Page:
A deep dive into Packers' depth at outside linebacker

Michael Cohen
Packers News
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Green Bay Packers linebackers Nick Perry, left, and Clay Matthews during a 2013 training camp practice at Ray Nitschke Field.

Seventh in a nine-part Packers by Position series. 

GREEN BAY - The phrase that hovered over organized team activities and minicamp originated from Green Bay Packers coach Mike McCarthy on June 1. He was asked about his team’s depth at outside linebacker, a position that saw both Julius Peppers and Datone Jones depart during free agency earlier this year, and his answer was met with puzzled glances.

“Feel good about the depth at outside linebacker,” McCarthy said. “This is probably as good (of) depth as we’ve had there in some time. I think you’ll really see some of our guys jump out in training camp as we get the pads on.”

From a purely mathematical standpoint, McCarthy’s assertion left something to be desired. A year ago, the Packers had six outside linebackers who played at least 135 snaps. They were, in decreasing order of playing time, Nick Perry with 606; Clay Matthews with 479; Peppers with 470; Jones with 414; Kyler Fackrell with 176 and Jayrone Elliott with 135.

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Two of those players, Peppers and Jones, exited Green Bay for the Carolina Panthers and Minnesota Vikings, respectively. The only newcomer expected to play significant snaps is rookie Vince Biegel, a fourth-round pick from Wisconsin who underwent foot surgery in May. And even if Biegel played 400 snaps to mimic Peppers or Jones — something that is unlikely to happen — there is still a large piece of the pie leftover and nobody with regular-season experience to fill it.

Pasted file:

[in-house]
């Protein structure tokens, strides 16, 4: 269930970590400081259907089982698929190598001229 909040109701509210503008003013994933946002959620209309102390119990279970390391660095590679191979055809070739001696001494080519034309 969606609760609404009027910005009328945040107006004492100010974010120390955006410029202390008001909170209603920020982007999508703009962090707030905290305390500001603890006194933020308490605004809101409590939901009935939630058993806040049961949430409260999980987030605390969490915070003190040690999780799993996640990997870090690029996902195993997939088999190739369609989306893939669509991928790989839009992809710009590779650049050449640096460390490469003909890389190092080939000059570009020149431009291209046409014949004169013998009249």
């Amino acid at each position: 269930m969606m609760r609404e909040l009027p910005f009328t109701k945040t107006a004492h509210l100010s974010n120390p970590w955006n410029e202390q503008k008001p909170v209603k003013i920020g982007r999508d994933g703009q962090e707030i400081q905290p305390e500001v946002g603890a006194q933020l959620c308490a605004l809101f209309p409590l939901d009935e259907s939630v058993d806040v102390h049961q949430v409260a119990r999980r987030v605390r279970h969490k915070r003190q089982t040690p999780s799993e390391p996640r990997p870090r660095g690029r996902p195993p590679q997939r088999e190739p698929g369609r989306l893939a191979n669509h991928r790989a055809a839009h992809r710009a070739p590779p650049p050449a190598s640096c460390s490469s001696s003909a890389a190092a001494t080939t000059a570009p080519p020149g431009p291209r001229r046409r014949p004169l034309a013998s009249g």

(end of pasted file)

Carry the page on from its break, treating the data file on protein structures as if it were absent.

But McCarthy has done this long enough to understand the ways a coach can communicate with his players through the media. And even if certain individuals refrain from actually reading what’s been written, the entire locker room is aware of the general message thanks to cell phones and social media, something McCarthy discussed with the Green Bay Press-Gazette on a podcast last season.

Thus, the nitty-gritty of McCarthy’s comment was less important than the general theme: In a year when the Packers need major contributions from their young outside linebackers, namely Fackrell and Elliott, the coach issued a vote of confidence knowing his message would find its way back to the players.

“I think the biggest thing is our front two guys being able to stay healthy and I think right now Kyler and Jayrone, we feel good about their ability to go in and play,” defensive coordinator Dom Capers said. “One of the things you’ve seen us do at that position is rotate guys a lot and try to keep guys fresh in terms of rushing the passer. I think we’ve got pretty good depth at that position, to tell you the truth. We’ve been thinner than what we are now.”

You don’t get deeper by losing players like Peppers and Jones.

You don’t get better by discouraging your players, either.


Clay Matthews (Ht. 6-3 Wt. 253 Age: 30 Acquired: D1-'09 College: Southern California)

With the proliferation of advanced metrics there is no shortage of statistics with which to analyze professional football players. And while none of them can paint a complete picture of an entire season, stats are very useful indicators for particular facets of a player’s game.

When it comes to pass rushers, sacks remain the ultimate prize. Finishing the year as the league leader in sacks is a badge of honor, and rankings are certainly points of pride.

In this regard, the last three years for Matthews are unsightly:

» 2014 — 11 sacks, T-12th overall

» 2015 — 6½ sacks, T-39th

» 2016 — 5 sacks, T-58th

Unrelenting injuries have sapped Matthews’ last two seasons. He played every game in 2015 despite nagging ailments throughout. But he played only 12 games in 2016 when a severely injured shoulder wrecked the last two months of the season and forced him to play more or less one-handed.

Still, general manager Ted Thompson must believe in a resurgence for Matthews, whose five-year, $66 million contract runs through 2018. Otherwise Thompson would have made additional moves to bolster his group of pass rushers during the offseason.